Hello, and thank you for reading the first column where I ranked Iron Maiden’s debut album and not completely bombarding me with hate mail (yet). Read it here: IRON MAIDEN – Iron Maiden (Ryan Ranks #1).
As a reminder, for these columns, I’ll be taking albums and ranking the tracks from worst to best. Next up is Iron Maiden’s sophomore effort, 1981’s Killers. Again, I’ve not exactly made things easy on myself. The album is VERY consistent and overall incredibly strong, containing nothing I’d consider close to being bad. It’s a rather brisk listen with nothing overstaying its welcome. The production has seen an upgrade as some of the rough edges from the first album have been filed off, leading to a cleaner sound. A lot of the tracks had actually been written before the debut album dropped but have been refined and recorded for this one. Of note, this is the last album to feature Paul Di’Anno on vocals and the first to feature guitarist Adrian Smith.
As per usual, I’ll do the North American release, so we’ll have “Twilight Zone”, but no “Women in Uniform” which is on the Australian pressing.
Well, here we go!
Maiden’s second album sees an Eddie that more closely resembles what people think of when they see the beloved mascot. Eddie is seen with a bloody hatchet after what is presumably a murder. Well, the title of the album IS Killers, so what else would you expect? Eddie having afternoon tea with the queen?
Another essential piece of work from Derek Riggs. Best of all: no crappy computer-generated remake!
11. “The Ides of March”
Occupying the bottom spot on this ranking is Iron Maiden’s shortest song, clocking in at a lithe 1:48. A brief instrumental to usher the listener into the rest of the album, yet it’s still relatively complex. The underlying drums really stand out here. There’s nothing really *wrong* with this track; it’s just surpassed by everything else the album has in store. It’s effective as an appetizer before the heavy metal main course that follows.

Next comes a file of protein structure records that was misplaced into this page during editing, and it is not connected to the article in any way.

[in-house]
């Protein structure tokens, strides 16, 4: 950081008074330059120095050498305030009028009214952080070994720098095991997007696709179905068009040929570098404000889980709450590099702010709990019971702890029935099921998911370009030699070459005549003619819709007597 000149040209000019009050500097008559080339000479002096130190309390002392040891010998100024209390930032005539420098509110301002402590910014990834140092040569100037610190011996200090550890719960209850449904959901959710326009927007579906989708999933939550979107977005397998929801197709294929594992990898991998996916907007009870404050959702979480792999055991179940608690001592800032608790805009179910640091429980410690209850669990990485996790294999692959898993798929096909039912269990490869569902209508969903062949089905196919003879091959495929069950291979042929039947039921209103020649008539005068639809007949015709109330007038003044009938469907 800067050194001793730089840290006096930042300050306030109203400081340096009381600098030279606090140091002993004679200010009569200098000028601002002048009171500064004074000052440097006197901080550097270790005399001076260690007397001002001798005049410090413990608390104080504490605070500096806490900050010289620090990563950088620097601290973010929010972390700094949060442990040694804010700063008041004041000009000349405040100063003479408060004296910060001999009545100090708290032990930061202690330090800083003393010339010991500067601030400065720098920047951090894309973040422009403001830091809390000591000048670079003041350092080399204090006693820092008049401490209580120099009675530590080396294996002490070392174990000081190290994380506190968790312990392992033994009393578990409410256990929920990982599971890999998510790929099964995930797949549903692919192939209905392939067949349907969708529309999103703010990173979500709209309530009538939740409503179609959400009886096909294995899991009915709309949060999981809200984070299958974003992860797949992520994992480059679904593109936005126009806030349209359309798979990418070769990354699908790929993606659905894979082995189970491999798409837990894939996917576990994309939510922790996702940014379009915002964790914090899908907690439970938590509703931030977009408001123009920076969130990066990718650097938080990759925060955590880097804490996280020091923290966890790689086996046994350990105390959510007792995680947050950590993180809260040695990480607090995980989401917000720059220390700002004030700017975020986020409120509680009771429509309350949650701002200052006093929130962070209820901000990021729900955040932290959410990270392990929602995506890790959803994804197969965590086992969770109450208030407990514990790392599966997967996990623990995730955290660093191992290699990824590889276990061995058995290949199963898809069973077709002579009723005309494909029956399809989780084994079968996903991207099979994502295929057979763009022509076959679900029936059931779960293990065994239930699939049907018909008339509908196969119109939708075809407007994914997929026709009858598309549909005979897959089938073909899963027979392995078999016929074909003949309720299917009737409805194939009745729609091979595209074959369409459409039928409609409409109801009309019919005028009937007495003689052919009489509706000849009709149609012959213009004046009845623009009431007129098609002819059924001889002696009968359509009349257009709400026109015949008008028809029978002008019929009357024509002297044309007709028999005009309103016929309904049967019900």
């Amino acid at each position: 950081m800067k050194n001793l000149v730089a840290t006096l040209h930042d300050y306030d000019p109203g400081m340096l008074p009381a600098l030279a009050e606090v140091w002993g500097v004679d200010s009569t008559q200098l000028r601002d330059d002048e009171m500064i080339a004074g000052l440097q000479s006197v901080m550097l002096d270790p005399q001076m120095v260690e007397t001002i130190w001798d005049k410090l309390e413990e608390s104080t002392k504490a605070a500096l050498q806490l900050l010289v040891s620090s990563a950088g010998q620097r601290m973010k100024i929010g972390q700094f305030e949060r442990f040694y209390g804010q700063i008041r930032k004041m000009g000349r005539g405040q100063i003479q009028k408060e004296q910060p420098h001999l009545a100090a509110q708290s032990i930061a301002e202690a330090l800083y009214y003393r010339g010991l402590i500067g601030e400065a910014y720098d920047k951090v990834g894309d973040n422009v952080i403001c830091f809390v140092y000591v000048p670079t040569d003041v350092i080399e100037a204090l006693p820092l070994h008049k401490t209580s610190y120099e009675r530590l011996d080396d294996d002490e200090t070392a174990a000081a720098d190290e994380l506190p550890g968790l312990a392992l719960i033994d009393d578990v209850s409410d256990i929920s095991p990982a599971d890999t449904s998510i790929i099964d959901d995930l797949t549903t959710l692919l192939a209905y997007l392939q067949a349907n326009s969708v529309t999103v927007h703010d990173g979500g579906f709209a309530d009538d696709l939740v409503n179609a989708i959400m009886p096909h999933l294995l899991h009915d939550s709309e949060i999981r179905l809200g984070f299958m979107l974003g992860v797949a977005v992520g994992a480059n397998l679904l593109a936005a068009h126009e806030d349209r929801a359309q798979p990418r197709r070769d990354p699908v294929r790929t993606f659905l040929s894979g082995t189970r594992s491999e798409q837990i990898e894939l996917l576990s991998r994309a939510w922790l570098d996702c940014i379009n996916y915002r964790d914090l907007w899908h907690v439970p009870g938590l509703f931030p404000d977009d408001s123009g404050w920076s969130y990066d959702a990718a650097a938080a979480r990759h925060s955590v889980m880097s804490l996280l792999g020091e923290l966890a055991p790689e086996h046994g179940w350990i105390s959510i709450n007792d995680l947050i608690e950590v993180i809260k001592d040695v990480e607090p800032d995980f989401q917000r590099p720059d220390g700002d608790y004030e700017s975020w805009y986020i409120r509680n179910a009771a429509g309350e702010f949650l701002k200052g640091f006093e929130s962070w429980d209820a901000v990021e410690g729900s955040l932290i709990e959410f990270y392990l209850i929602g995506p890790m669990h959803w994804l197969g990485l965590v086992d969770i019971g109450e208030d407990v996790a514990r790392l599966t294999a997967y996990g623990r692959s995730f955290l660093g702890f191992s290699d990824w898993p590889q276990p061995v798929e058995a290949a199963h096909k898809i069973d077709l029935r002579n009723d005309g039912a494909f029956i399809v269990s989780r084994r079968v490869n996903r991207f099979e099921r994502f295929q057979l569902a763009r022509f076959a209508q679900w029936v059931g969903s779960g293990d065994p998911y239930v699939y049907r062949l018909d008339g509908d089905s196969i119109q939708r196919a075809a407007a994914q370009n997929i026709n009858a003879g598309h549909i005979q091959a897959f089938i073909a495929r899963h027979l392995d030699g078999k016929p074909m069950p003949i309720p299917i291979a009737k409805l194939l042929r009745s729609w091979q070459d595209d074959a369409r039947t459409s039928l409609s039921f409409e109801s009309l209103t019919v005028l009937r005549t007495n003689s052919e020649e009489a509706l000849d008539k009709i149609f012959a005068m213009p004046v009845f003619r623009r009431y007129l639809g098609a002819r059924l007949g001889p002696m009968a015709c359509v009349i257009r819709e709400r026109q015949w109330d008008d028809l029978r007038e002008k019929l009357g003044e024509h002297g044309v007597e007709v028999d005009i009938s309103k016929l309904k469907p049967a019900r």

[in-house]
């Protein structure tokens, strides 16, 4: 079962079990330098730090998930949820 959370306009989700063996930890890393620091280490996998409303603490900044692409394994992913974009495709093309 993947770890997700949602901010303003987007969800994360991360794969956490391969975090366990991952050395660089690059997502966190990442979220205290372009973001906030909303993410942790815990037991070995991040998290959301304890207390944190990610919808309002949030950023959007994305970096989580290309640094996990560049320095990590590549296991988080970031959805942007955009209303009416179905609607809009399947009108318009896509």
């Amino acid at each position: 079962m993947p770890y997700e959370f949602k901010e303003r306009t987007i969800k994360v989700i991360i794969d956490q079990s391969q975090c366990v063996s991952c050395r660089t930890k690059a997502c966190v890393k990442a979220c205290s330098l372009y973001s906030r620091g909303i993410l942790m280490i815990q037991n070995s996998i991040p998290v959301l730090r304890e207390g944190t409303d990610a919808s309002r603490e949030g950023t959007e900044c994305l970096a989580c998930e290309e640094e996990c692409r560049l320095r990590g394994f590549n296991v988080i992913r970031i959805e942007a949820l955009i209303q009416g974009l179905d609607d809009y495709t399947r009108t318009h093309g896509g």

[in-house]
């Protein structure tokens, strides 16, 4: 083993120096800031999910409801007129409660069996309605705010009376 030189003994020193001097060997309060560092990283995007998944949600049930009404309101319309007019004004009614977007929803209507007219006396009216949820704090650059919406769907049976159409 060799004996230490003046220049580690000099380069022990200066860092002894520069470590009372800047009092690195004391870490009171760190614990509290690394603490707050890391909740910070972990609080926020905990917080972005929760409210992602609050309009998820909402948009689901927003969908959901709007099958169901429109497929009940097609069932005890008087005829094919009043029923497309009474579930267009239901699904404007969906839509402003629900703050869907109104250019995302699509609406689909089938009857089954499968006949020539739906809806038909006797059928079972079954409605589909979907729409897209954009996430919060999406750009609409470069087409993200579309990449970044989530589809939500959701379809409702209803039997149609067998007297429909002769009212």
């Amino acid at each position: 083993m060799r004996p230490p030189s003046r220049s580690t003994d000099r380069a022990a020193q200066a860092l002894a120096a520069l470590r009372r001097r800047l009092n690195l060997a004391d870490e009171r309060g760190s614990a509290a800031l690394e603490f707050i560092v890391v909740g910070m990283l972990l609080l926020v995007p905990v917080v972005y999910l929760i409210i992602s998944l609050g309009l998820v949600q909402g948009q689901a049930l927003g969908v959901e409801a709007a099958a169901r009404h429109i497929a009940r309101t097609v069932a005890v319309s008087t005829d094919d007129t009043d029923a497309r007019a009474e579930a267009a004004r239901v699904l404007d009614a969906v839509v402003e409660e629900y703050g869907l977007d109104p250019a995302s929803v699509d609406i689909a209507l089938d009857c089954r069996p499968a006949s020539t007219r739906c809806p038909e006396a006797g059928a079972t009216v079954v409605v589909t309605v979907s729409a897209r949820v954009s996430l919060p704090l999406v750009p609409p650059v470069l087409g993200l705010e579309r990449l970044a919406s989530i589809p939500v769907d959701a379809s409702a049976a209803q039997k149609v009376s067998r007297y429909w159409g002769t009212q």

10. “Innocent Exile”
“Innocent Exile” is a companion piece (or even a sequel) to a track that comes up later on in this list (spoilers: “Murders in the Rue Morgue”). It’s rock-solid, but it’s not one that tends to stay with me after the album ends. That aside, we still get a very good bass performance from Steve Harris throughout, and the lyrics effectively capture the feeling of dread and paranoia within the protagonist.
9. “Genghis Khan”
Another Maiden instrumental; my second favorite after “Transylvania” from the first album. It’s another fairly short track, but it’s a fun, frantic listen. The galloping beat and guitar work do a great job of living up to its namesake. “Genghis Khan” successfully captures the vibe of “brutal conqueror who killed the absolute crap out of everything in his way” without needing those pesky lyrics. You’ll go where he goes! Defile what he defiles! Eat who he eats!
The album closer presents a hard-driving beat punctuated by stellar guitar work and awesome drumming, throwing in some shifts in tempo and melody to change things up. It’s definitely the most upbeat track in terms of subject as it’s pretty much about life on the road, as opposed to all the murder, death, and macabre themes tackled by the bulk of the album. It’s a fun way to cap off a great record, especially when you get to the Big Rock Ending.
7. “Another Life”
“Another Life” starts off with a memorable drum intro and guitar riff that segues into a fast-paced assault on the listener. It’s a bit sparse lyrically, but Paul Di’Anno gets the absolute most of what is there with the vocals. The drums and guitars win the day, though, with strong instrumentation throughout, including a very enjoyable solo.
6. “Twilight Zone”